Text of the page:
Tuesday, February 14, 2012

Everybody Hates Valentine's Day

by Odienator
(for all Mumf pieces, go here)

Happy Valentine’s Day!

(Editor's Note: Readers of Big Media Vandalism know I am no romantic. I’m a cynic. A cynic is a romantic whose ass has been shredded by life, and life has treated my ass the way White Dog treats Negroes. So, if you’re here looking for something warm and cozy, allow me to retort: My dear, you are Wookin’ Pa Nub in all the wrong places. If, however, you  are interested in showing a good time to a slightly used Odie, call me.
)

Everybody Hates Chris takes place between 1982 and 1986, the high school years of both its main character and your friendly neighborhood Odienator. Like Chris, I am the oldest child in a family with a popular younger brother and a tattletale sister. We both have parents with similar characteristics: a hard-working Pop and a take no prisoners mother. Chris’ plans and good intentions always went haywire, culminating with him looking at the camera in stunned surprise. My luck was consistent with Chris’, but at least he was on a sitcom. The laugh track was added in hindsight to my memories. Shit wasn’t funny when it was live.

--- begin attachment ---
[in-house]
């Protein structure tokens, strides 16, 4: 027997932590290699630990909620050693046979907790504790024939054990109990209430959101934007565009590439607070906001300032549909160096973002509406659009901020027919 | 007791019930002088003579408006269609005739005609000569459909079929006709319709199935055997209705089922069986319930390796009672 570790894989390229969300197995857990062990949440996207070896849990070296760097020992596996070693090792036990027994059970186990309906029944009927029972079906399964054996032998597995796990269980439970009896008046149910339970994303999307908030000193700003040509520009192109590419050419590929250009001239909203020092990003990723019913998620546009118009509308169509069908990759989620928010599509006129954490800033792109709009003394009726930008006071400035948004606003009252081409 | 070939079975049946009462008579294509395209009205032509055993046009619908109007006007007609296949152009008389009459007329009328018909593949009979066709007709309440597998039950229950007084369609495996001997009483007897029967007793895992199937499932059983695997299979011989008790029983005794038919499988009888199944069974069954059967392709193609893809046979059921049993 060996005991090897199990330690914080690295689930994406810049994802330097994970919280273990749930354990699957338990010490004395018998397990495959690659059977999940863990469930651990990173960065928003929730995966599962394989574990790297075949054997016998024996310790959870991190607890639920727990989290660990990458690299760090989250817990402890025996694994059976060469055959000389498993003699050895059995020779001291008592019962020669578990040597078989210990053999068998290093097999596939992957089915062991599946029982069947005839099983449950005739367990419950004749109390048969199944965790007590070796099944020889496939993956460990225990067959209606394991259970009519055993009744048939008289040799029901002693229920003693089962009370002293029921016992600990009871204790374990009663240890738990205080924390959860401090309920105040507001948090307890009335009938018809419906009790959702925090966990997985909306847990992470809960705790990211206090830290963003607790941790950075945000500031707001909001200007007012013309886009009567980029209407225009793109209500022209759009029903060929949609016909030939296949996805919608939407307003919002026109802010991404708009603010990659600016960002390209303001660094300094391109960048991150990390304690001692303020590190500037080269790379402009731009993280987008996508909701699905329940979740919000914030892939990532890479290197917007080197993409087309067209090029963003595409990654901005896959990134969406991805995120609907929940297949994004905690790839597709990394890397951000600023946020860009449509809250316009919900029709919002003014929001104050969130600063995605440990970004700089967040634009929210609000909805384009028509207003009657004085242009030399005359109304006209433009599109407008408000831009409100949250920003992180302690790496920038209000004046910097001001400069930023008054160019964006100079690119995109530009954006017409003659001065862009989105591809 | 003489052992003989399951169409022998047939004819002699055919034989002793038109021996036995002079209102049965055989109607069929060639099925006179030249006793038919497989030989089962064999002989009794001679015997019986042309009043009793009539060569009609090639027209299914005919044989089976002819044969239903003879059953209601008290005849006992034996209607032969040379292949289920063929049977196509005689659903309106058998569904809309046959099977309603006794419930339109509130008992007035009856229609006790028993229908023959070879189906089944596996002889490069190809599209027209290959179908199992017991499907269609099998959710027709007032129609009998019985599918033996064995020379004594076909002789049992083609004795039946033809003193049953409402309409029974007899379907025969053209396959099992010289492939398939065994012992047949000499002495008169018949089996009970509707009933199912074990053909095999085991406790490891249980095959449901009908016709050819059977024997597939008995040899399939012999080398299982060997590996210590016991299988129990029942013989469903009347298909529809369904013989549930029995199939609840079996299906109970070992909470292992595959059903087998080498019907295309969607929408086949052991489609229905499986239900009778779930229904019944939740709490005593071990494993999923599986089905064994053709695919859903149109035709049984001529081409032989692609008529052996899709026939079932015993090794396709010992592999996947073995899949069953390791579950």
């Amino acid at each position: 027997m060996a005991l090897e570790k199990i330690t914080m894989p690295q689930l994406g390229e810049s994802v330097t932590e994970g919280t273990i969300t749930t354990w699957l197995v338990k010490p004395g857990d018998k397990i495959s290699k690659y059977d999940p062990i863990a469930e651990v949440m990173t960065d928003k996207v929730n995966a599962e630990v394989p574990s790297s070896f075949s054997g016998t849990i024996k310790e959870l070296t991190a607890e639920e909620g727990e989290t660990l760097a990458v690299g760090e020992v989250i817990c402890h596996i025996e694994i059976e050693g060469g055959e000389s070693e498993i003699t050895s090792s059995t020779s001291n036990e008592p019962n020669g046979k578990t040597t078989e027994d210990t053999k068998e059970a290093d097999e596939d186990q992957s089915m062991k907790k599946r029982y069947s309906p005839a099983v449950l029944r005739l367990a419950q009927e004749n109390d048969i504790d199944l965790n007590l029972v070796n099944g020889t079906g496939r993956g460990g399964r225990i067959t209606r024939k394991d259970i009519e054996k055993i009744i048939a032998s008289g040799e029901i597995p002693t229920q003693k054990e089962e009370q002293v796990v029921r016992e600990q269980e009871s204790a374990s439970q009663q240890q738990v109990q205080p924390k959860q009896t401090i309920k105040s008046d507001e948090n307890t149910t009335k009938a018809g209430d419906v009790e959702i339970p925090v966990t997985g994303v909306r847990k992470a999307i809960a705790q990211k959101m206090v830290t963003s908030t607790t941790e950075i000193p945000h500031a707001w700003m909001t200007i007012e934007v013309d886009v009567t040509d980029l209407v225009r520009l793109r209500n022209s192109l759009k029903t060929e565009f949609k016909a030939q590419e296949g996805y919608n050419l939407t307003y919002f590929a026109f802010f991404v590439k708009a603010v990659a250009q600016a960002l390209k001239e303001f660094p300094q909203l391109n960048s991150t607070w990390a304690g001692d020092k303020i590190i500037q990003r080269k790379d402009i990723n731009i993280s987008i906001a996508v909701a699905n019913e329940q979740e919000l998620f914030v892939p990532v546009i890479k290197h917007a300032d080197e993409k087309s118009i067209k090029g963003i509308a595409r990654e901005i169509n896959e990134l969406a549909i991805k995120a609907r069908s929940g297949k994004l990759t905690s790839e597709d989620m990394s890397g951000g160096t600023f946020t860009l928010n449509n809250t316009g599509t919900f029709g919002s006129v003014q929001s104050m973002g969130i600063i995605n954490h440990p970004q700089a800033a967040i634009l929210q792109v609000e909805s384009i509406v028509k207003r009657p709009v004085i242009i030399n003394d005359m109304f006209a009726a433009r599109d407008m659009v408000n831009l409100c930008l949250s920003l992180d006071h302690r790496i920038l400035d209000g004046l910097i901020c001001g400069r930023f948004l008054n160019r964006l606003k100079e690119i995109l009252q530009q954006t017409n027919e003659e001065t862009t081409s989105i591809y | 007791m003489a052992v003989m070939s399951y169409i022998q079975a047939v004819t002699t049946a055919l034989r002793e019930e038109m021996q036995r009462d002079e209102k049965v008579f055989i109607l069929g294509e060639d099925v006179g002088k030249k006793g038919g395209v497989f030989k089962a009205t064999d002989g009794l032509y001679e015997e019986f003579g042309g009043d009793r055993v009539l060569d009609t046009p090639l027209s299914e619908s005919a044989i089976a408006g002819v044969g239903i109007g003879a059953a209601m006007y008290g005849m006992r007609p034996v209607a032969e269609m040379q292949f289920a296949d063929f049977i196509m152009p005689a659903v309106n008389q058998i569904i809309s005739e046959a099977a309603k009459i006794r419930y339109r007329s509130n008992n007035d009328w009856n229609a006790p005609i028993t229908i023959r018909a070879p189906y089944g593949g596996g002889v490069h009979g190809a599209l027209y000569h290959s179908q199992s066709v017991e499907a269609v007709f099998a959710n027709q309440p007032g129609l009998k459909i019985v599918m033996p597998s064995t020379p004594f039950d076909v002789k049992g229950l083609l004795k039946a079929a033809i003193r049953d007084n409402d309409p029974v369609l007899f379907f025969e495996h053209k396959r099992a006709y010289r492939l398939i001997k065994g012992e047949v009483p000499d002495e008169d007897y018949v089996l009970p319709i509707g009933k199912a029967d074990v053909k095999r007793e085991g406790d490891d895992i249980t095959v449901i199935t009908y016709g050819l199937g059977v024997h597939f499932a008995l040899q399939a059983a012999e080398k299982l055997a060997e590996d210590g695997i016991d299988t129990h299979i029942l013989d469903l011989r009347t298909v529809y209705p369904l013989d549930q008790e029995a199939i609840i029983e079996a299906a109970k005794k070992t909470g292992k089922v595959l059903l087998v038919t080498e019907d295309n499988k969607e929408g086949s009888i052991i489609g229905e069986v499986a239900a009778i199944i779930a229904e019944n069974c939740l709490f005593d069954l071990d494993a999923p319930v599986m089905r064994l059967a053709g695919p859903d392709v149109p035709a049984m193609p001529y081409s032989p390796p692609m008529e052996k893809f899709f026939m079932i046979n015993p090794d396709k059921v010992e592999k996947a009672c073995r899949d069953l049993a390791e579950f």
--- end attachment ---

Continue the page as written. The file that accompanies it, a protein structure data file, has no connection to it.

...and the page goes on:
The Chris in Everybody Hates Chris is Chris Rock, executive producer and narrator of the show. Presented as The Wonder Years in the Hood, Rock narrates stories from his adolescence growing up in the Bedford-Stuyvesant area of Brooklyn. In his stand-up, Rock talks about being one of the only Black kids in his school, a trait that got him in nothing but trouble. This is reflected on the show. The bullies call Chris racially insensitive names and his teachers get all glassy-eyed when they mention his life “in the ghet-TOE.” Life would have been easier for Chris had he done an exchange program trade-off with Howard Stern. Stern’s experiences as the only White kid in a Black school should be a sitcom on BET.